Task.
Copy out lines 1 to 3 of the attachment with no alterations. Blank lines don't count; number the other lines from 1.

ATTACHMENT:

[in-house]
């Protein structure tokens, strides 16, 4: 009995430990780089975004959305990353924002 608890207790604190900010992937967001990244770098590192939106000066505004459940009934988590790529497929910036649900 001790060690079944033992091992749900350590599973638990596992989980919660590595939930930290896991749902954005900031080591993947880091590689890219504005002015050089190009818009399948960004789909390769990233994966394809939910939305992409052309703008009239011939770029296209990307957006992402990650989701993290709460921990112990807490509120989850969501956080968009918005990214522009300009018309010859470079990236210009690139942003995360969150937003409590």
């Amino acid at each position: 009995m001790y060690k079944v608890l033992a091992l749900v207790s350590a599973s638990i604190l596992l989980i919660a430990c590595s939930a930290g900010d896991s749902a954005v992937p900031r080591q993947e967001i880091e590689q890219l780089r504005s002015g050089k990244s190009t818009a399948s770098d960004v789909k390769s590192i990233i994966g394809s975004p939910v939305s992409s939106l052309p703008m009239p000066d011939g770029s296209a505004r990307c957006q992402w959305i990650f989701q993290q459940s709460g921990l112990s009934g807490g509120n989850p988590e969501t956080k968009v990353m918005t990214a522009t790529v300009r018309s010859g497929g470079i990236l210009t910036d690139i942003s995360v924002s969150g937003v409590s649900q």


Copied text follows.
[in-house]
């Protein structure tokens, strides 16, 4: 009995430990780089975004959305990353924002 608890207790604190900010992937967001990244770098590192939106000066505004459940009934988590790529497929910036649900 001790060690079944033992091992749900350590599973638990596992989980919660590595939930930290896991749902954005900031080591993947880091590689890219504005002015050089190009818009399948960004789909390769990233994966394809939910939305992409052309703008009239011939770029296209990307957006992402990650989701993290709460921990112990807490509120989850969501956080968009918005990214522009300009018309010859470079990236210009690139942003995360969150937003409590």
């Amino acid at each position: 009995m001790y060690k079944v608890l033992a091992l749900v207790s350590a599973s638990i604190l596992l989980i919660a430990c590595s939930a930290g900010d896991s749902a954005v992937p900031r080591q993947e967001i880091e590689q890219l780089r504005s002015g050089k990244s190009t818009a399948s770098d960004v789909k390769s590192i990233i994966g394809s975004p939910v939305s992409s939106l052309p703008m009239p000066d011939g770029s296209a505004r990307c957006q992402w959305i990650f989701q993290q459940s709460g921990l112990s009934g807490g509120n989850p988590e969501t956080k968009v990353m918005t990214a522009t790529v300009r018309s010859g497929g470079i990236l210009t910036d690139i942003s995360v924002s969150g937003v409590s649900q």